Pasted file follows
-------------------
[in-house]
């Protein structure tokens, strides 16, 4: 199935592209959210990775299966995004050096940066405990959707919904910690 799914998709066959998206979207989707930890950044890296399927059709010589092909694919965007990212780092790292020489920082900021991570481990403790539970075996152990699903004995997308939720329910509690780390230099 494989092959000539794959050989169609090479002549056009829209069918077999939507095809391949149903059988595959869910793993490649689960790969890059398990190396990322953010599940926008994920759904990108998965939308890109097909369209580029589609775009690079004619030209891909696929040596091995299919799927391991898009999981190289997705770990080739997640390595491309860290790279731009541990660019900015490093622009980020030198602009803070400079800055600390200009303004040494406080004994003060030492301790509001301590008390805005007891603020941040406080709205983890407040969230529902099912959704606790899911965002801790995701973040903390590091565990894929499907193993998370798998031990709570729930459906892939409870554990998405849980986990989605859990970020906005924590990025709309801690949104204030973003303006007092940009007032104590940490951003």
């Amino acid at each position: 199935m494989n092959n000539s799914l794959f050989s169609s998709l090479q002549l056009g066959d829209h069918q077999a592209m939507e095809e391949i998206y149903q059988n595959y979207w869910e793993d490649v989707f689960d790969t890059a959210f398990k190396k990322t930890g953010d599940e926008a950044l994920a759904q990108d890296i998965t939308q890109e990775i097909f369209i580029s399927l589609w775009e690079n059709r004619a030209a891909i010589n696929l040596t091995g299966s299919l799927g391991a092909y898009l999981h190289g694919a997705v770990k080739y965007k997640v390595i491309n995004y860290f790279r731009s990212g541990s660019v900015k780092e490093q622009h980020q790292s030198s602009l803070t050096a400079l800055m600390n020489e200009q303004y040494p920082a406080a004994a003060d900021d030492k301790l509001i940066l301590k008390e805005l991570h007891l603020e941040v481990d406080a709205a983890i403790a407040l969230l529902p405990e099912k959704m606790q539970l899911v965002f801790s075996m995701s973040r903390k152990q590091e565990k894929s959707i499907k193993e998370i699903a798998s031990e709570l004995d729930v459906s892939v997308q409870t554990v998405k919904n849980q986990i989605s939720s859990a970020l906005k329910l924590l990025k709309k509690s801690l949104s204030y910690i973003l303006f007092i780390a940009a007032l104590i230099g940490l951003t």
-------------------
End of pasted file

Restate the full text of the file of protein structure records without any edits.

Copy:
[in-house]
């Protein structure tokens, strides 16, 4: 199935592209959210990775299966995004050096940066405990959707919904910690 799914998709066959998206979207989707930890950044890296399927059709010589092909694919965007990212780092790292020489920082900021991570481990403790539970075996152990699903004995997308939720329910509690780390230099 494989092959000539794959050989169609090479002549056009829209069918077999939507095809391949149903059988595959869910793993490649689960790969890059398990190396990322953010599940926008994920759904990108998965939308890109097909369209580029589609775009690079004619030209891909696929040596091995299919799927391991898009999981190289997705770990080739997640390595491309860290790279731009541990660019900015490093622009980020030198602009803070400079800055600390200009303004040494406080004994003060030492301790509001301590008390805005007891603020941040406080709205983890407040969230529902099912959704606790899911965002801790995701973040903390590091565990894929499907193993998370798998031990709570729930459906892939409870554990998405849980986990989605859990970020906005924590990025709309801690949104204030973003303006007092940009007032104590940490951003």
């Amino acid at each position: 199935m494989n092959n000539s799914l794959f050989s169609s998709l090479q002549l056009g066959d829209h069918q077999a592209m939507e095809e391949i998206y149903q059988n595959y979207w869910e793993d490649v989707f689960d790969t890059a959210f398990k190396k990322t930890g953010d599940e926008a950044l994920a759904q990108d890296i998965t939308q890109e990775i097909f369209i580029s399927l589609w775009e690079n059709r004619a030209a891909i010589n696929l040596t091995g299966s299919l799927g391991a092909y898009l999981h190289g694919a997705v770990k080739y965007k997640v390595i491309n995004y860290f790279r731009s990212g541990s660019v900015k780092e490093q622009h980020q790292s030198s602009l803070t050096a400079l800055m600390n020489e200009q303004y040494p920082a406080a004994a003060d900021d030492k301790l509001i940066l301590k008390e805005l991570h007891l603020e941040v481990d406080a709205a983890i403790a407040l969230l529902p405990e099912k959704m606790q539970l899911v965002f801790s075996m995701s973040r903390k152990q590091e565990k894929s959707i499907k193993e998370i699903a798998s031990e709570l004995d729930v459906s892939v997308q409870t554990v998405k919904n849980q986990i989605s939720s859990a970020l906005k329910l924590l990025k709309k509690s801690l949104s204030y910690i973003l303006f007092i780390a940009a007032l104590i230099g940490l951003t």